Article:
Two years later, bankers? observe lack of practicability in knowledge accruing from the program.

Dr. Louis Kasekende, deputy governor at Bank of Uganda advised stakeholders to ensure that all businesses lead to the country?s economic growth. Kasekende said BoU will continue supporting initiatives aimed at increasing financial inclusion with bias to practical businesses.

He warned bankers to be wary about different forms of fraud especially the ICT related fraud which continues posing threats to the industry. Kasekende advised bankers to use financial literacy programs to openly identify all forms of fraud.

Fabian Kasi, the managing director, Centenary Bank who doubles as chairman Uganda Bankers? Association (UBA) said financial literacy should increase practical skills in earnings, savings and investments. Kasi advised the business community to recognise financial literacy as critical in progressing business.

He was speaking recently during a joint function to launch a financial literacy documentary and bidding farewell to outgoing UBA chairman, Chinedu Ikwudinma who is also the MD, Citibank.

?With the exception of the recent rapid growth in mobile money services, access to formal financial services remains low with about 80% of population having no access to financial services,? said Kasi.

He said UBA is willing to search for more initiatives that can spread financial literacy faster to rural communities.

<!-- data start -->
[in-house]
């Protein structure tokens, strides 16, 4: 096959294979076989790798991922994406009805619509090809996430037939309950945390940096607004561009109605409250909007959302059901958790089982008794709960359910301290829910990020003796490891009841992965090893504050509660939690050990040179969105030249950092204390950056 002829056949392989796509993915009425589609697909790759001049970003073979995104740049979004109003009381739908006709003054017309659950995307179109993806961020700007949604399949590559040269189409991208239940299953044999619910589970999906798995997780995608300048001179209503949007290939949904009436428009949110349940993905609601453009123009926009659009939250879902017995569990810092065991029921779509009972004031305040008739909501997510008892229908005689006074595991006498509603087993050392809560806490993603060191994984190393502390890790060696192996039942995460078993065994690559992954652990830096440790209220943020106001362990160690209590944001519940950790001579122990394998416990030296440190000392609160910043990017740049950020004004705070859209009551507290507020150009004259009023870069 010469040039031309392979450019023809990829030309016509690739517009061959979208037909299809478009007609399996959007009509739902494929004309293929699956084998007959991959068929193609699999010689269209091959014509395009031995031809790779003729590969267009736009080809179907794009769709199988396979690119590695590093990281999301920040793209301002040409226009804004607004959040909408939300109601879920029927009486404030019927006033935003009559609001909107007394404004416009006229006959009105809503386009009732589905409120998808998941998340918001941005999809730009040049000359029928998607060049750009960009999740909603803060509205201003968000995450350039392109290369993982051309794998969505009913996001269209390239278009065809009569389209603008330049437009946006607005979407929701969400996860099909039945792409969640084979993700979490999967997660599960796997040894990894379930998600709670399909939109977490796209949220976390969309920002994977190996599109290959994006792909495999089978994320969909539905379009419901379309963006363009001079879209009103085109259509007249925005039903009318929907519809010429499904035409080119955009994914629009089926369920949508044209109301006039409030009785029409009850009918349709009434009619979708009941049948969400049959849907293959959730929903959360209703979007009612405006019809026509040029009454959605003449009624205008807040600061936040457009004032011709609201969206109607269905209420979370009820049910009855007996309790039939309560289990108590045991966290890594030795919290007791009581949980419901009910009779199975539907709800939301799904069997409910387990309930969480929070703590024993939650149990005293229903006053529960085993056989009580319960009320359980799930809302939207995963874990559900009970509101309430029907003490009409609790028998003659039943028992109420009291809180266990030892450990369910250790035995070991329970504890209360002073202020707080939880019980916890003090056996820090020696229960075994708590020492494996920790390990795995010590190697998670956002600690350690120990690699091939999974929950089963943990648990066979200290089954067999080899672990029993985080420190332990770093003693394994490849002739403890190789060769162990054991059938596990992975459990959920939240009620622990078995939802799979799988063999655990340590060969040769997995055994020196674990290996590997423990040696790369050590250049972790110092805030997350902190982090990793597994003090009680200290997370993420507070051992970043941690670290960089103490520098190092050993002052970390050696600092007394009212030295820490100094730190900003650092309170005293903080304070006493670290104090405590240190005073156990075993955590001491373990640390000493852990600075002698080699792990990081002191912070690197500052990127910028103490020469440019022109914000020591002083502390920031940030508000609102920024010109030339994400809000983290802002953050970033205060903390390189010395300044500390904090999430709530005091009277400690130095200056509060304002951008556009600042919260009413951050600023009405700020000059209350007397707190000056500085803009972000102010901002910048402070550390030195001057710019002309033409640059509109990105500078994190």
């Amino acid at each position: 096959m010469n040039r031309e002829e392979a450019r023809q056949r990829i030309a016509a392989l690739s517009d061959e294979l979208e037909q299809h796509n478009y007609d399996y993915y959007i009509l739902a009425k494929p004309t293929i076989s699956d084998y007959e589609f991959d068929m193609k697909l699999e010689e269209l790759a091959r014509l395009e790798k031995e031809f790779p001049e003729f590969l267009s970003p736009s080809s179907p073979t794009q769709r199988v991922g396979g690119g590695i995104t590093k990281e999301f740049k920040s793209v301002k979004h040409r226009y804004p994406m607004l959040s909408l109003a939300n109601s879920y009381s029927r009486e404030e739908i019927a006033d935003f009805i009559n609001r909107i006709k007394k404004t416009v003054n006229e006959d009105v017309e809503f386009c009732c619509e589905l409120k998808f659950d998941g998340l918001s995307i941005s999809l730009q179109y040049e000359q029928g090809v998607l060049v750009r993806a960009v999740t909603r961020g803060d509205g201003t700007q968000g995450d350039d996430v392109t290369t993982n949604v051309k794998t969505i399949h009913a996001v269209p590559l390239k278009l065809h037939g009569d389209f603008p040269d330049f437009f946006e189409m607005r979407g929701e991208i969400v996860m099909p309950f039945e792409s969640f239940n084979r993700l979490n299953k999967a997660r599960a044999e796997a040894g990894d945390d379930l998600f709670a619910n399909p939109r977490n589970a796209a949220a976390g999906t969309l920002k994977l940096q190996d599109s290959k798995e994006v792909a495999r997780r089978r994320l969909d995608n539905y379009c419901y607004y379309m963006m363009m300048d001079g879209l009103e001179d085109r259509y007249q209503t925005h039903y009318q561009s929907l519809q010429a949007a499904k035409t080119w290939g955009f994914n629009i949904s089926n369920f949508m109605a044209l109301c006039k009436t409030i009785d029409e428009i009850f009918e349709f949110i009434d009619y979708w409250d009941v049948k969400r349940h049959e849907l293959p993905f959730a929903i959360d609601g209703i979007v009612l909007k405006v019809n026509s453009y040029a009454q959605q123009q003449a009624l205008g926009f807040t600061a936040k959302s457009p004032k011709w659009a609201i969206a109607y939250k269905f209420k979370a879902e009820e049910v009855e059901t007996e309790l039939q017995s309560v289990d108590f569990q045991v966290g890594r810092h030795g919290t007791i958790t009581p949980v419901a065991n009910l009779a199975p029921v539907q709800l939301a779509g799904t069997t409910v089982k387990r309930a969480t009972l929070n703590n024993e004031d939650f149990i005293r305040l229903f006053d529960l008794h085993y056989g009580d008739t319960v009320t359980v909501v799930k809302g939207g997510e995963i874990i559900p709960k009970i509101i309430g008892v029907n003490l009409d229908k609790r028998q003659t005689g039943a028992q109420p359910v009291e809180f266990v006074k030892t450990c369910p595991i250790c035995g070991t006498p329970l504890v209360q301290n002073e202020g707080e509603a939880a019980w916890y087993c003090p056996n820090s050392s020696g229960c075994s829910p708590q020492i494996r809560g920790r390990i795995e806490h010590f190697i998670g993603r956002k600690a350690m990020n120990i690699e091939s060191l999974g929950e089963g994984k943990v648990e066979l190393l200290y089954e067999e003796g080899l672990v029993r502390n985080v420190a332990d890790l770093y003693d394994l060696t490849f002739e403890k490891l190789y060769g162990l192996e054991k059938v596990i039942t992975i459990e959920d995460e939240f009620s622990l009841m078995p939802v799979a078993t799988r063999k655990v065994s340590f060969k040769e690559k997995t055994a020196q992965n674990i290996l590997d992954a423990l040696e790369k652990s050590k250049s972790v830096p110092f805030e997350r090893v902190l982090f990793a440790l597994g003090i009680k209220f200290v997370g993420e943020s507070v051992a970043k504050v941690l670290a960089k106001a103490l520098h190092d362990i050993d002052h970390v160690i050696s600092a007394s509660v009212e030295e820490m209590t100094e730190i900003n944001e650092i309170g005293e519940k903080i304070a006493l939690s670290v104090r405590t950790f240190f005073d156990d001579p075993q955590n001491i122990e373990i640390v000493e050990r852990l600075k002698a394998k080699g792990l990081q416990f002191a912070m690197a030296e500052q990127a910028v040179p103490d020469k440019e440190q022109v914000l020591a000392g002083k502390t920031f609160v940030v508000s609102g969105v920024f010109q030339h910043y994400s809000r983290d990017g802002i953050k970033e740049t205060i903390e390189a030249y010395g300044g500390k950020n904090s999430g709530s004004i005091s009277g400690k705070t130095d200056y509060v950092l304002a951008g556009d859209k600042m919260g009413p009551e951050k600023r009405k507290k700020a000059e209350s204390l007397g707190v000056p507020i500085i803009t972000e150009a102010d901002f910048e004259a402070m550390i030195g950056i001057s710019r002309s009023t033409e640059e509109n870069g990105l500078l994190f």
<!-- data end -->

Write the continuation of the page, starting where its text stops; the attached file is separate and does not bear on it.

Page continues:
Already, the SMS platform has been chosen to put initiatives in the hands of the customer so as to seek for UBA assistance in financial literacy matters.

According to Emmanuel Kikoni, executive director at UBA, there is need for stakeholders to preach financial literacy alongside ensuring business growth through best practices. Kikoni noted that for any business prosperity, there is need to appreciate knowledge on finance relating to specific investments one can engage in.

According to the 2013 UBA reports available in the financial literacy guide, Uganda is under-banked with only 5.1 million bank accounts.

Recently, government officially launched a project for financial inclusion in rural areas whose focus is to increase access to provision of sustainable financial services by the rural poor through promotion of savings and credit cooperative organizations (SACCOs).

By Oyet Okwera, The New Vision


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